This was my first memorial day without my mother. She didn’t die in combat or in the line of duty, and was fortunate to have retired a Colonel from the Puerto Rico Army National Guard. Her battle with cancer was a short one, and it was her warrior spirit, on and off the battlefield, that earned her the respect of her peers. I’d never seen so many men in uniform weep; it wasn’t just my family’s loss, it was the community’s as well.
To honor her memory, and the service of those brave souls who fought for the red, white and blue, I volunteered to host an info table on the poppy tradition of honoring the fallen by wearing a flower on May 24th, and through the holiday weekend. Our company’s veteran affinity group’s activities included a flag ceremony, posting pictures of veterans and active duty members on a hero wall, a short snorter presentation, and hosting tables with treats for vets. We gave away flags and poppies for coworkers to adorn desks and gravesites in honor of those who died in combat. Although part of the goal was to recruit more veterans and supporters/allies into the team, we found out the hard way a few years ago that many vets, especially those who went to Vietnam, have mixed feelings about our endeavor. War evokes many strong feelings that are hard to address in a 3 hr display window.
I had to use all of my energy to contain my tears; they are symbols of the pain of love and pride felt whenever I have to thank someone for their service because it reminds me of my mother. I spent many nights wishing on stars (which actually were airplane lights on landing approach) for her safe return. I can relate to the stars of the viral homecoming videos and strong bese hugs. I can only imagine what it feels like to not see our heroes return. Our mothers, fathers, siblings, friends, spouses, and significant others. The reasons our hearts swell with joy, excitement and courage.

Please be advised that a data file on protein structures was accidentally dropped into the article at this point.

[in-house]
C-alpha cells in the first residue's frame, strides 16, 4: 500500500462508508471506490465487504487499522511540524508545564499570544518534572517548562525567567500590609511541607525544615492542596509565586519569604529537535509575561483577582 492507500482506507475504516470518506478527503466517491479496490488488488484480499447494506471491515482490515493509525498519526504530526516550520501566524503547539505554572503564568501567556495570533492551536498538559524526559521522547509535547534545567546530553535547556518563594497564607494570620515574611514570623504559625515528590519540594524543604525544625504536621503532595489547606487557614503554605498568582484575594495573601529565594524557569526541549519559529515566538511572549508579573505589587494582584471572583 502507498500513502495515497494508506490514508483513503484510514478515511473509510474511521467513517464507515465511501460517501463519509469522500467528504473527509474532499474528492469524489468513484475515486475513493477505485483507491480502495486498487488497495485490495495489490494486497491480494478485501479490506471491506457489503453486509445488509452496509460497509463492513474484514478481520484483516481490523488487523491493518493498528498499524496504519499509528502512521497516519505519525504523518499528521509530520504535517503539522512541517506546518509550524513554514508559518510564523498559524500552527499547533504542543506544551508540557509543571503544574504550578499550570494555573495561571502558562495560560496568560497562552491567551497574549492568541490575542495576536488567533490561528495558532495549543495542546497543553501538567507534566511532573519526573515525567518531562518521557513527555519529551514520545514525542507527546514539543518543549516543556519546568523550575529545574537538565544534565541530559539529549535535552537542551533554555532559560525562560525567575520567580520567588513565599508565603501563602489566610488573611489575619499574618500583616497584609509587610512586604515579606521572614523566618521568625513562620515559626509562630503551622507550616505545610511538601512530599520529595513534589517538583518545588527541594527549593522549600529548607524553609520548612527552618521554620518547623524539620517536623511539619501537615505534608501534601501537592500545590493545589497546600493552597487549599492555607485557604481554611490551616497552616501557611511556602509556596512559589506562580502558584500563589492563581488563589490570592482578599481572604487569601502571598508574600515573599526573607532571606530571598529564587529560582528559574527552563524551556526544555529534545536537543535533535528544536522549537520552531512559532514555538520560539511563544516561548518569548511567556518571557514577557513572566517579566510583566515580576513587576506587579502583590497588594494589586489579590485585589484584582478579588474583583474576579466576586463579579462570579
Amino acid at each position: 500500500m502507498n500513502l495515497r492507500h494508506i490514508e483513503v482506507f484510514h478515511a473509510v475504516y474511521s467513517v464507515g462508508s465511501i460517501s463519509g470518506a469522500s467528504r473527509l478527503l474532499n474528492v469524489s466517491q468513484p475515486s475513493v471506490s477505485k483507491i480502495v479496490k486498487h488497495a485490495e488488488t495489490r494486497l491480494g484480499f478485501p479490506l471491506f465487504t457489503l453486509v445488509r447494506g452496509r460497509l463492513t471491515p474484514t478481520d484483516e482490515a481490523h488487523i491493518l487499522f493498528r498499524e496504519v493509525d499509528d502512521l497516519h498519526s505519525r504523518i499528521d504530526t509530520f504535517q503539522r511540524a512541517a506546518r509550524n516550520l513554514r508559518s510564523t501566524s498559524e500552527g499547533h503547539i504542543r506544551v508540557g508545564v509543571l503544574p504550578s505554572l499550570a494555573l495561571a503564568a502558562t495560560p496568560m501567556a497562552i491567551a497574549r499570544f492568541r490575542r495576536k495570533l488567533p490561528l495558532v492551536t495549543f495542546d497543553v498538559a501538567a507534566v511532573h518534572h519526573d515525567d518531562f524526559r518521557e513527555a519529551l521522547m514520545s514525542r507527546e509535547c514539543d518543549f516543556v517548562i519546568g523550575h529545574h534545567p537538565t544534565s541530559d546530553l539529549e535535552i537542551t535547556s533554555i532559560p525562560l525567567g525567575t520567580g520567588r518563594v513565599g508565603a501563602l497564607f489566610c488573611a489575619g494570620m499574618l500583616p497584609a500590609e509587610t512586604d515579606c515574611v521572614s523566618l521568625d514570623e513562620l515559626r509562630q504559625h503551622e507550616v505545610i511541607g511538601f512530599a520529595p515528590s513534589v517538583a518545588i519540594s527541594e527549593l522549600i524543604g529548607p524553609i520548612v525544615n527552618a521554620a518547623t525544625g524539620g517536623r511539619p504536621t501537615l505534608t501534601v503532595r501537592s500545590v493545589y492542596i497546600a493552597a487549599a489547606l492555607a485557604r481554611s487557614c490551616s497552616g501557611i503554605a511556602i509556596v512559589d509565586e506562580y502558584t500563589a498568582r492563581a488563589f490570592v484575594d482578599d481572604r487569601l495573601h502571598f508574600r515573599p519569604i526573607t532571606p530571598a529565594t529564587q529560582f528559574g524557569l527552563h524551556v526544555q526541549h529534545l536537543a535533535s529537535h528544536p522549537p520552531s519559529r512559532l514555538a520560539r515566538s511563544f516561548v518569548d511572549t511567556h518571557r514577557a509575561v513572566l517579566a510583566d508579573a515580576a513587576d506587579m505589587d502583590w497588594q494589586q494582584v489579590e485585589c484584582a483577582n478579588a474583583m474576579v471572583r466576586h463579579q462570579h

It was hard to experience the rude rejection of the poppies and flags we were offering. Although most people opened their hearts and minds to the gesture, there were a few that challenged the whole idea. I was flabbergasted. All I could keep thinking to get me through the day was the way my mother, the Colonel, wore her uniform proudly. She was very enthusiastic about her role as a logistics and intelligence officer, driven by the impact her work had on rescue operations and personnel deployments. It’s not an easy job to take care of others while they are sent to war. I am very grateful that those troops had a loving and caring individual leading them off, someone who actually did her best to bring them back home safely.
This Memorial Day, and all throughout the year, do your best to support our troops and their families. Their sacrifice shouldn’t go unnoticed, especially since they go fight these wars for their country so the rest of us don’t have to. Anywhere else in the world, military service is mandatory under constitutional decree. We are truly blessed to have been born in the land of the free, and the home of the brave.
For more information on the poppy tradition, visit the American Legion website.